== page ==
I also tweak my current designs from piece to piece If I receive advice form my customer.
Sure I make custom framebags too.

What is your most memorable bikepacking trip and what would be your dream trip? Do you do backpacking also?

The most memorable is the first one in real mountains, that we made with my pal Michal. We were trying to ride thru Small Beskidian Trail, just 150km but almost 3000m in ascent. It was really enjoyable and we learnt new things about bikepacking, many gear related things. 

My bikepacking dream is to have much more spare time to ride these trips:). I really like hiking too but I think backpacking in some kind is wasting of your energy. During bikepacking you can do same trails as hiking but you can go much further and see the same nice places. 
Pawel looking sharp at the mountains.
Tell something about mountainbikiking and bikepacking in Poland. Are they big sports in Poland? What trails and places would you recommend to a bikepacking tourist?

MTB is really popular here in Poland. but bikepacking not so much at this moment - of course I'm trying to change it :). Many people ride their bikes thru nice mountain trails, but huge part of them are using mountain shelters to spend a night in mountains. I think that using your own tent or other bivy gear is more enjoyable. Make some camp fire, bake some food on top of it and drink some beer, that is much nicer.

We have nice mountains here but some National Parks dont allow you to ride a bike. Sudety and Beskidy mountains, are those places where you can find nice trails. Some of them are gnarly and full of loose stones, some of them are muddy whole year, but they're all great. 
Thank you Pawel. I couldn't agree more about how to make a ride more enjoyable with your own camping gear. Of course I agree about the beer too.

sunnuntai 11. marraskuuta 2012

Duckboards Are Evil goes megalomanic!

Hopefully it won't be long before we have this much snow again!

As the dae-blog just reached it's 1000th visitor a grand sweepstakes is announced!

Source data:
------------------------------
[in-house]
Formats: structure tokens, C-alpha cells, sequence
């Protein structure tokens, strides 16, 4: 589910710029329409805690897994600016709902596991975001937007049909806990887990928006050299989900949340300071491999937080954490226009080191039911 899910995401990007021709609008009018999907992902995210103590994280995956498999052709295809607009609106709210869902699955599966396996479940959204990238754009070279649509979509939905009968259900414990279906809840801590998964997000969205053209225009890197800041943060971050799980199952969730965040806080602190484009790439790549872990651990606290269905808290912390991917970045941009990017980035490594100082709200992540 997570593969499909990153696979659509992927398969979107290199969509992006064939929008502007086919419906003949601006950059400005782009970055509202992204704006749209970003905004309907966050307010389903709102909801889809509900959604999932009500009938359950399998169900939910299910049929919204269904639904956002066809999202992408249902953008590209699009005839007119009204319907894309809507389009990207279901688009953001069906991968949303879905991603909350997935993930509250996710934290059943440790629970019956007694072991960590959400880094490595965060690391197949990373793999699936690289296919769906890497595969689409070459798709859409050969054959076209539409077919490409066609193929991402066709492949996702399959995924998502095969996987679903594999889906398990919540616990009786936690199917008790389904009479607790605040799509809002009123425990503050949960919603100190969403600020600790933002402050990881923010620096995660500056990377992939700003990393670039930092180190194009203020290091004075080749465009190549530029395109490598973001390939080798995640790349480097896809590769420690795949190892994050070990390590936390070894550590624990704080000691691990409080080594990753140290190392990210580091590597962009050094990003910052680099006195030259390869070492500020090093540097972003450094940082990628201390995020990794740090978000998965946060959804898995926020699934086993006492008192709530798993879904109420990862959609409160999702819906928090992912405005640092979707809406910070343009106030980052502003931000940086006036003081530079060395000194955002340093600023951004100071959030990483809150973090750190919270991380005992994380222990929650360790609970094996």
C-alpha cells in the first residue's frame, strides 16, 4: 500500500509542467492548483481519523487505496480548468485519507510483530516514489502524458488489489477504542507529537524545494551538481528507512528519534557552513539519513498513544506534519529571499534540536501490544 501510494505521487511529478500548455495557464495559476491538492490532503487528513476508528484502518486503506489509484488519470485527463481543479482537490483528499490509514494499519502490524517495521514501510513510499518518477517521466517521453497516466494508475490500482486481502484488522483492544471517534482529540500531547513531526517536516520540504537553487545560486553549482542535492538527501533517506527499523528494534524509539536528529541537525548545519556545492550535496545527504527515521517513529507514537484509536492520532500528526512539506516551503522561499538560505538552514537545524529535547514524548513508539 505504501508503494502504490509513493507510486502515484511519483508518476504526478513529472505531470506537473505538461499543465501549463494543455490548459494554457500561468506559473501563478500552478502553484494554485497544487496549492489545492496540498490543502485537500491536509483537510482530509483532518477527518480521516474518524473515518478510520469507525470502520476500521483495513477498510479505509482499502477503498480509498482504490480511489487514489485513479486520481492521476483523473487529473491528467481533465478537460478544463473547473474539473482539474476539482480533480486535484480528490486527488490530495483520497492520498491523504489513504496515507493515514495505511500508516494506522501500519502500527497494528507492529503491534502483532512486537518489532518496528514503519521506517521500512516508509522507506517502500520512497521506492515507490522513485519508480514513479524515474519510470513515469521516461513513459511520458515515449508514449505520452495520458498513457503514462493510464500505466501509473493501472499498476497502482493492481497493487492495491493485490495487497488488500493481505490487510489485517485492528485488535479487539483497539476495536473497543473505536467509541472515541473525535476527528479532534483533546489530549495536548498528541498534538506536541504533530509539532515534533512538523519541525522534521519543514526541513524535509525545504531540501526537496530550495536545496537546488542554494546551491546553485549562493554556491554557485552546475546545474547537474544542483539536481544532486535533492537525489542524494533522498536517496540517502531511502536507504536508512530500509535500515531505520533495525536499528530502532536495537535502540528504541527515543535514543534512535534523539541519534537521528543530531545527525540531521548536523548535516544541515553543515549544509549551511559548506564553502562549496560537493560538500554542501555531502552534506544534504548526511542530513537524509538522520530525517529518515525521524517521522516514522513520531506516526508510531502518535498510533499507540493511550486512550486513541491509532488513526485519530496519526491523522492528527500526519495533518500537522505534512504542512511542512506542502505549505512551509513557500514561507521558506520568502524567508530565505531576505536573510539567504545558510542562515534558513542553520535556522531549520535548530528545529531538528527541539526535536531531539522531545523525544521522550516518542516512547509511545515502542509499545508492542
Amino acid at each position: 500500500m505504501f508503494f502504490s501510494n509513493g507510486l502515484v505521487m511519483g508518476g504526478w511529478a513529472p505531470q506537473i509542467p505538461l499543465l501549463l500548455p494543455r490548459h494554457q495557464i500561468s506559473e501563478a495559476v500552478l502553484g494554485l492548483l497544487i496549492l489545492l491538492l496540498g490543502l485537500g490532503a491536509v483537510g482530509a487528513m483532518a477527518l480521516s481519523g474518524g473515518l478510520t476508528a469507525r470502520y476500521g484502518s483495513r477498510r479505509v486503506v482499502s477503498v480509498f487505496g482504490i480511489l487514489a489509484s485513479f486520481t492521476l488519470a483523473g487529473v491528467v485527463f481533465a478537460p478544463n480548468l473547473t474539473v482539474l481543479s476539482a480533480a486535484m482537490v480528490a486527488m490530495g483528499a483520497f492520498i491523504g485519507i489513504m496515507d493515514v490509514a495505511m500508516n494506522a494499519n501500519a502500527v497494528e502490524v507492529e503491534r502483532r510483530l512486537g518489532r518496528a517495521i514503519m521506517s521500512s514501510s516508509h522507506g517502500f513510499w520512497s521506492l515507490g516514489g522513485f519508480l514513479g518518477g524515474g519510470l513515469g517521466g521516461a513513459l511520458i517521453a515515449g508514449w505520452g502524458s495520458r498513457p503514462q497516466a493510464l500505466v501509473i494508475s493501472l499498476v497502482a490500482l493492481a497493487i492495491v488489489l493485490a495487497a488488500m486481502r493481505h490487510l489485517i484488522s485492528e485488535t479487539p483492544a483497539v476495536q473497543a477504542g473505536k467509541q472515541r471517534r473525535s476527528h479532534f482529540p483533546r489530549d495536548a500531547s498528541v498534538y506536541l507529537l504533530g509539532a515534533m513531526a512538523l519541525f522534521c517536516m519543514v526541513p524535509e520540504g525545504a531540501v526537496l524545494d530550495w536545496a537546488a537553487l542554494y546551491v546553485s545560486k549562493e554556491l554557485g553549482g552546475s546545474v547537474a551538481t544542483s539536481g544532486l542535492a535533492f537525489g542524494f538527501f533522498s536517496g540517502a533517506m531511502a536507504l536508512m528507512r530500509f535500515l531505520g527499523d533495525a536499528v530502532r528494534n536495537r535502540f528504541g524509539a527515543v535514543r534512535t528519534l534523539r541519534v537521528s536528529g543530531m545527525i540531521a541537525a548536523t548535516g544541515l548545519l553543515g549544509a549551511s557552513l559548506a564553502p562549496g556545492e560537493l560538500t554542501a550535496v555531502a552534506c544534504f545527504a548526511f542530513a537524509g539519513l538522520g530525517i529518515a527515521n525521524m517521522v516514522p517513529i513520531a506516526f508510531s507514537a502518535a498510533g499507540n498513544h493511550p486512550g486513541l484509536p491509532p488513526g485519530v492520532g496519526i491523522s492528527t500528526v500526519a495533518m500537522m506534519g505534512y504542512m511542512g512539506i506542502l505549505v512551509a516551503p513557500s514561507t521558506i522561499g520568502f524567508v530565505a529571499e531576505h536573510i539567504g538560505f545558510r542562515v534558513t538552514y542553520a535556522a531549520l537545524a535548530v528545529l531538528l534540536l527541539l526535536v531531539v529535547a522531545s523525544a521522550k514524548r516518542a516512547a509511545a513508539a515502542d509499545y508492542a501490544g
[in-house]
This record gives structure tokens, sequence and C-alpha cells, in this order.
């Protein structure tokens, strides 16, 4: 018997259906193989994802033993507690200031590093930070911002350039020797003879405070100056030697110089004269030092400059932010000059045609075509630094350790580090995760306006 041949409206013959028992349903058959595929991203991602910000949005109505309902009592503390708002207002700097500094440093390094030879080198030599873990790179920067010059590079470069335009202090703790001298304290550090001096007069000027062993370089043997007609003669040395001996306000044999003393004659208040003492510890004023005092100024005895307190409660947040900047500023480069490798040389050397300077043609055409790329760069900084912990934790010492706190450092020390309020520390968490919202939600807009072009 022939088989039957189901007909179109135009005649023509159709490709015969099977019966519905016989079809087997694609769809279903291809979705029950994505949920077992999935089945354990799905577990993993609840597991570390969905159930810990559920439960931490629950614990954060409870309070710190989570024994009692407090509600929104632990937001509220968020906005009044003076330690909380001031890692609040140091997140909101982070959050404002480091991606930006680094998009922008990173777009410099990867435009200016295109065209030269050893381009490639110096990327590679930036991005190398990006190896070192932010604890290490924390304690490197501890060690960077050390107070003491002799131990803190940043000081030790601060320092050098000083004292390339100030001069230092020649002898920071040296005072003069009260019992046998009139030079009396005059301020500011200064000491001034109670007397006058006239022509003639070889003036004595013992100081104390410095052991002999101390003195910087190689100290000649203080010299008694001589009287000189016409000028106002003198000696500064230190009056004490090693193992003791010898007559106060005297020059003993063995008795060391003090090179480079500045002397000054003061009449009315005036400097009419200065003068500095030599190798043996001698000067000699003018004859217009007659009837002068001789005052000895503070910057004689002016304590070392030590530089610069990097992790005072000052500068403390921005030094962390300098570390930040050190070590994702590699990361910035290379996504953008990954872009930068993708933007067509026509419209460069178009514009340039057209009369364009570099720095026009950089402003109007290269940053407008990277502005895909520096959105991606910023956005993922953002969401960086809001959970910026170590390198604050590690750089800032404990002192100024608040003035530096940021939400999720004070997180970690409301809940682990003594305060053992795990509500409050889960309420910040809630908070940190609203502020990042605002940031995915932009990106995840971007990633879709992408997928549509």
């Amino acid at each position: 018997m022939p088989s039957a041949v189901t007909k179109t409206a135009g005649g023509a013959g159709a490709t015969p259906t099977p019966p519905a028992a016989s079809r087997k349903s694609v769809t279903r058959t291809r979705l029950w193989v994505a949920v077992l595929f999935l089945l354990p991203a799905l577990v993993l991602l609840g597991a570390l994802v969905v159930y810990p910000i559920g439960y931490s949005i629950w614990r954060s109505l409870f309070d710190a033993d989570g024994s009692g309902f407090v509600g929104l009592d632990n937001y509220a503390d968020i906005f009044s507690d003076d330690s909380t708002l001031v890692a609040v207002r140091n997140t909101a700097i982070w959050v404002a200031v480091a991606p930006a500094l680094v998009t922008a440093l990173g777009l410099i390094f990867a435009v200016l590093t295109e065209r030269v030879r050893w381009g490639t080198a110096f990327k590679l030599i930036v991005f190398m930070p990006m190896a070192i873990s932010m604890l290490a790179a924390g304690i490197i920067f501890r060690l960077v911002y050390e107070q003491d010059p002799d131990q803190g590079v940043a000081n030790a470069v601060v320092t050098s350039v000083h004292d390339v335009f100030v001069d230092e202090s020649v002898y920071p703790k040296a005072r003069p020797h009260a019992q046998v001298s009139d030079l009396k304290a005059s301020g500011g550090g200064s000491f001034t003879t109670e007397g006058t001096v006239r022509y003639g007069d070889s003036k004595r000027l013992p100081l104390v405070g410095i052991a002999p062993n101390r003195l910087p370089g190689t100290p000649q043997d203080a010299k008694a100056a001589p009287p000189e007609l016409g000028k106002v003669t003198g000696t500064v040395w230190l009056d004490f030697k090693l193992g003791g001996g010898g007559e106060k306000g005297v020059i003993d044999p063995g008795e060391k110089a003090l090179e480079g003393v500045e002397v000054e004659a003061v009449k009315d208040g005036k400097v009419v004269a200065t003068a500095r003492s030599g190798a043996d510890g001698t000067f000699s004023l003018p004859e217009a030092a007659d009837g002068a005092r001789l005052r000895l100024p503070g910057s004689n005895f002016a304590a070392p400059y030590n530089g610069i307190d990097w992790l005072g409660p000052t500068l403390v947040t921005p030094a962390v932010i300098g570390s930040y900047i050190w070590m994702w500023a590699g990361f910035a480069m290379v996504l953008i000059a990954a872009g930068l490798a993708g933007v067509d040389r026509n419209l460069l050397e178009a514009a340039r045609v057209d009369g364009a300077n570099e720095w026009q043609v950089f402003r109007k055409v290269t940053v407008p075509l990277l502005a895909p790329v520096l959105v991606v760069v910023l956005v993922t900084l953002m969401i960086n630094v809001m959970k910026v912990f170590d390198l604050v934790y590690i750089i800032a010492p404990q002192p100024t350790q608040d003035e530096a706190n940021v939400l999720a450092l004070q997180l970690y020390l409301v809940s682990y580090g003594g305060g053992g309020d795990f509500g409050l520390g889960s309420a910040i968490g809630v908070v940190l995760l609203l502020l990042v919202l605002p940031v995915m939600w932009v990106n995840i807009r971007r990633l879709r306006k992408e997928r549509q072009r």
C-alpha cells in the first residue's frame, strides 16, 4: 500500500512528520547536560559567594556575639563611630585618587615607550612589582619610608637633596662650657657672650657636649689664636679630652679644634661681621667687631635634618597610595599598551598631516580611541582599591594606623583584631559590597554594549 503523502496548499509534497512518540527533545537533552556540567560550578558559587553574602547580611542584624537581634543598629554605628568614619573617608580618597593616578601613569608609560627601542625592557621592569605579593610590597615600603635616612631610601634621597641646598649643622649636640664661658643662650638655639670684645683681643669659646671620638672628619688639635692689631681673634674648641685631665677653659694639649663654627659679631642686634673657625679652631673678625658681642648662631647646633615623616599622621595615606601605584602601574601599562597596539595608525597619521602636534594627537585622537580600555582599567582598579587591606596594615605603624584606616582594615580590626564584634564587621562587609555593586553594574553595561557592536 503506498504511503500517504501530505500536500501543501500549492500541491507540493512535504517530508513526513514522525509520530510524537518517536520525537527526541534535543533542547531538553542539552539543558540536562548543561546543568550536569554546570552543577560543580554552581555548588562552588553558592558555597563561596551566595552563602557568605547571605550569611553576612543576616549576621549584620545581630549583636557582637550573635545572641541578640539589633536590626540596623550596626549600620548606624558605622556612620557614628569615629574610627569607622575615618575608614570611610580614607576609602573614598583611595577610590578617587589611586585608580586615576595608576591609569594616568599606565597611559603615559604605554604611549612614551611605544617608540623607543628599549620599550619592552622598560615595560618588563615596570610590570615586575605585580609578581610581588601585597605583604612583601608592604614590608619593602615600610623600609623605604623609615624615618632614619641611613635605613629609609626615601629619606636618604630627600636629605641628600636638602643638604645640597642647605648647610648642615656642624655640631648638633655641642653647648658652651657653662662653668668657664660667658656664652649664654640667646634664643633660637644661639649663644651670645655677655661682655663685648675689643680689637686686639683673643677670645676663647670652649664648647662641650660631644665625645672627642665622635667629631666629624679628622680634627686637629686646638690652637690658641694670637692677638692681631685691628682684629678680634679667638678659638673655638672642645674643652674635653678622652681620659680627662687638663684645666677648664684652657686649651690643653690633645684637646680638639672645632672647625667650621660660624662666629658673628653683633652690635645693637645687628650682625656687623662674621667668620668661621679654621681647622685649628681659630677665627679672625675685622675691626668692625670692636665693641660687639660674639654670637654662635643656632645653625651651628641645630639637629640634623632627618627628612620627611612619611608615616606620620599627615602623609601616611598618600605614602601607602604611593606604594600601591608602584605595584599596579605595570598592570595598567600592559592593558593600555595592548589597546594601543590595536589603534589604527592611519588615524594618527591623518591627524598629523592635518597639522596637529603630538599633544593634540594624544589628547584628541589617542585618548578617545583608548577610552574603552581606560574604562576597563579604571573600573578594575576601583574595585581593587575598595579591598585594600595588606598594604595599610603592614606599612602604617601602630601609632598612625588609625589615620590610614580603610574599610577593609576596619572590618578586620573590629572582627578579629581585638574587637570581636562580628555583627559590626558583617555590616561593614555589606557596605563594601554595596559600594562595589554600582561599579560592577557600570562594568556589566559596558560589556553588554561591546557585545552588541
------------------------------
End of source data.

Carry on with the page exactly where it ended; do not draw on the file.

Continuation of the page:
You might not have noticed but at the right corner there a follower box has now appeared. Sadly not that many followers yet, don't you agree? (Well none so far) Signup now as a follower to this blog and you'll have a chance to win one of the fine following prizes:

1 copy of ultralight guru Ray Jardine's Trail Life book.
2 pieces of ultracool Duckboards Are Evil cycling caps, in evil black of course.

Winners are randomly drawn at the end of november between everybody who has signed up.

So sign up now and learn all Ray Jardine's ultralight secrets or show those evil duckboards who's the boss with your new cool cycling cap! And hey, no obligation to read or follow this blog!

It seems that the time is up!

It was a tough and even competition but the lucky winners are...

Surprise, surprise... Winners are Toby and Sam!

Since Toby was the first one to sign up I guess it's only fair that you get both Ray Jardine's book and the cap.  And the other cap goes naturally to Sam.
Contact me here with your mailing address and the size of your head. Size chart can be found here.

Congratulations to both of you and thanks for joining!

sunnuntai 4. marraskuuta 2012

Men on a mission

Mountain biking at Sipoonkorpi 20.10.2012

Like they say at a certain radio station promo that men don't have hobbies they have missions. How true. We were on a mission too.